Pierce Brosnan will be on hand for the world premiere of the ambitious new AMC series.

This weekend, our cover guy Pierce Brosnan will make a return to trip to Austin — where, last year, he filmed most of the upcoming AMC series The Son — for two special premiere presentations of the drama’s first two episodes. But wait, there’s more: He will be accompanied by Philipp Meyer, executive producer of The Son and author of the best-selling novel on which it is based; and showrunner and executive producer Kevin Murphy.

The three men will be on hand for an on-stage Q&A after the SXSW Film Festival's world premiere screening of The Son at 7 pm Sunday, March 12, at the ZACH Theatre. The following day, there will be an encore presentation of the two episodes during An Evening of The Son at the University of Texas’s LBJ Presidential Library. Meyer will conduct a book signing at 6 pm Monday, prior to the 7 pm screening, and join Brosnan and Murphy for another post-screening Q&A.

Brosnan dominates much of the series’ 10-episode premiere season as Eli McCullough, the powerful and ruthless paterfamilias of a Texas clan who earned a lot about eliminating enemies with brutal dispatch when, during his childhood, he was kidnapped and indoctrinated into a tribe of Comanches in 1849. Decades later, Eli is determined to maintain, and maybe expand, his oil and cattle empire — by any means necessary.

In our April 2017 issue, we chat with Brosnan about The Son. Among the highlights of our conversation:

Cowboys & Indians: You’ve been away from weekly television for nearly three decades, since the end of Remington Steele. What was there about The Son that made you want to return?

Pierce Brosnan: Basically, the work itself. The writing by Philipp Meyer, and the scripts that were sent to me that came out of left field. I had a movie that fell apart, which is not unusual, and I said to my agents, “Look, I want to work.” The next day these five episodes, the first five episodes, came in. So I sat down one day and I read them. They just enthralled me… I sat with the producers the next day at [my agent’s] office, and they talked me through it — and I said yes, and the deal was done by the end of the week. So it was the writing — and the character, and the scope of the thing… See, in this golden age of TV, you go where the work is. And right now, the best work is on TV.

C&I: How did you get inside the mind of Eli McCullough?

Brosnan:  Again, I read the scripts, and the book. You know, you get a lot from the script if you follow the chords, the beats. As for the particulars of the man — well, I’m a father, and I've lived a fair bit of life as a man, as an actor, as a father. I've had my losses in life, so you draw on all of that. I know something of the world — not particularly the world of 1915, but you read the scripts, and the rest is your imagination. You bring it home to yourself. You let your own self be the character. And then, I don’t know, you step onto the set and something happens. You begin to move in a different way. I mean, this man would strap on a gun every day of his life.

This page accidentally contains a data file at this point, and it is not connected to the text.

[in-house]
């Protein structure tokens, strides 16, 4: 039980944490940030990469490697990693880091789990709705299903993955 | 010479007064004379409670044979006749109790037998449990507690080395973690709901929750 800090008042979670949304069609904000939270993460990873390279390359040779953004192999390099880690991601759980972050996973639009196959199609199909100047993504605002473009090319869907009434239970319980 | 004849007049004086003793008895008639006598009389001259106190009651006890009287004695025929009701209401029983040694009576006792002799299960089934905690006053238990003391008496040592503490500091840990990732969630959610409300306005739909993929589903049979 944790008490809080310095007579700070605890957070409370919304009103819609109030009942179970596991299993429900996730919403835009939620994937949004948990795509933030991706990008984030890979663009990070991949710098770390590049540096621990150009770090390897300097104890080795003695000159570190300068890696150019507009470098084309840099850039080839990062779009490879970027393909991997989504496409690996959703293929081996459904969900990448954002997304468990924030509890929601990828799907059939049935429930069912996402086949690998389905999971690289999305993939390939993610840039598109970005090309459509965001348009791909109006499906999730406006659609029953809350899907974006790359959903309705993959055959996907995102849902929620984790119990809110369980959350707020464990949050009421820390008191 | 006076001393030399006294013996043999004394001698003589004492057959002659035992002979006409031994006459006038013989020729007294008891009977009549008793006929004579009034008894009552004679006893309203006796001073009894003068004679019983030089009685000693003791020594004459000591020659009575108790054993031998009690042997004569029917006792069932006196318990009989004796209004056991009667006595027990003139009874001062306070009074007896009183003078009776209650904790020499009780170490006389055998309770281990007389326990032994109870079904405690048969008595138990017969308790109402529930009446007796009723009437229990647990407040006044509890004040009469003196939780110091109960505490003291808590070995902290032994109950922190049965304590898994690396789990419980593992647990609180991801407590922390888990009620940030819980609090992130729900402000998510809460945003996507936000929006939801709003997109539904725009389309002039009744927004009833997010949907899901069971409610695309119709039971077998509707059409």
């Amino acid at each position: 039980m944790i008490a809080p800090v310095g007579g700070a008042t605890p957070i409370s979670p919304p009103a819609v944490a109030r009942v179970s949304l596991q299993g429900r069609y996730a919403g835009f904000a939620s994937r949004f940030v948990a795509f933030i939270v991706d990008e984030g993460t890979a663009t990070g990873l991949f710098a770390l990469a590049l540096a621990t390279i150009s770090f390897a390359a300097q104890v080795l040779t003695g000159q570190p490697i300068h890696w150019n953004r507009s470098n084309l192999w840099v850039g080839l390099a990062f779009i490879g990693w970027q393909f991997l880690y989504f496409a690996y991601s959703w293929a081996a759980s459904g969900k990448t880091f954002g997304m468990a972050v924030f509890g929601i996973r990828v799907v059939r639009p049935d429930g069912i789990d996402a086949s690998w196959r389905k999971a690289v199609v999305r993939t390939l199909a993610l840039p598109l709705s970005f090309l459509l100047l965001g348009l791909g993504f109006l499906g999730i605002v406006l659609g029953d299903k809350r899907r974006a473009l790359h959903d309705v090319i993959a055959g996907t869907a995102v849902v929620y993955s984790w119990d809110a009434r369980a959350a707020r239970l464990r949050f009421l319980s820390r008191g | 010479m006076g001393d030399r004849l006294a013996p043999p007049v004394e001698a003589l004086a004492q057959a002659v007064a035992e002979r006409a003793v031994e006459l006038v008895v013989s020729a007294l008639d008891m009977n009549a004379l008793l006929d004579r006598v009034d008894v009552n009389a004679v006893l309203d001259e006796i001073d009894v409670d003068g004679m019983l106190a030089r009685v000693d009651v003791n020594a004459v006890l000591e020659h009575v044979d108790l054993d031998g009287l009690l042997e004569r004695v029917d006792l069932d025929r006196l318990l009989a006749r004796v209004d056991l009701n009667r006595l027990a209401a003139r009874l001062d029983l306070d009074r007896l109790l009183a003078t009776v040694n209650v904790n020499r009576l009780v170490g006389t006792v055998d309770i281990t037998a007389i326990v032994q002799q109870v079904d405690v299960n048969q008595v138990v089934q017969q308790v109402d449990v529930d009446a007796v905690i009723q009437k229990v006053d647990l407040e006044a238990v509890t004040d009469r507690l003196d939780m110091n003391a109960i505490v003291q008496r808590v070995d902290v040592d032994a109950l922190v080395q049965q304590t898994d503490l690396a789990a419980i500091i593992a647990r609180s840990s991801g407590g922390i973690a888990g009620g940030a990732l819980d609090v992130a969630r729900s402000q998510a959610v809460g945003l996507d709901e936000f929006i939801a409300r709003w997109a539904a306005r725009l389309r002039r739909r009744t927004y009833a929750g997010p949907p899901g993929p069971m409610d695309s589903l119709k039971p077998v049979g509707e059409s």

C&I: And he knew he might have to use it every day of his life.

Brosnan: That’s right. You have a weapon strapped to your side. Eli’s entire life is violence. And he was the last man standing too many times to count. His life has been surrounded by war. He also knows that you cannot just wish violence away, you have to control it. If you feel there is going to be a fight, you throw the first punch. If there's going to be a war, you don't leave any survivors. So, he's a brutal character. But he also loves people. He loves mankind. But he was just born in that era, you know? Born into a lifetime of war.

C&I: At the same time, though, he’s not so bound by the past that he can’t see the future. Early in the first episode, he states that the age of the cattle baron is over — and in order to survive, he must drill for oil.

Brosnan: Yeah. And he does. If there's anything that defines Eli, it's a kind of flexibility in how he deals with the world, and a total lack of sentimentality. He is a forward-thinking man. He’s a man who’s constantly pushing himself, and still learning. And his mind is open to the world. Or at least he hopes it is.

The old days, did he like them better? You know, those days when there were no fences around, and there was lots of game, and you could run a hundred miles without seeing a man's footprint. He loved those times. Of course he did. He knows that he was lucky to have seen those days, and he feels a sorrow for those who didn't.

But he knows those days are not coming back, and he's not a man to waste time and energy on bullshit.


Read more our Q&A with Pierce Brosnan — and our accompanying feature about the production of  The Son, which debuts April 8 on AMC — in our April 2017 issue, now available wherever fine magazines are sold.

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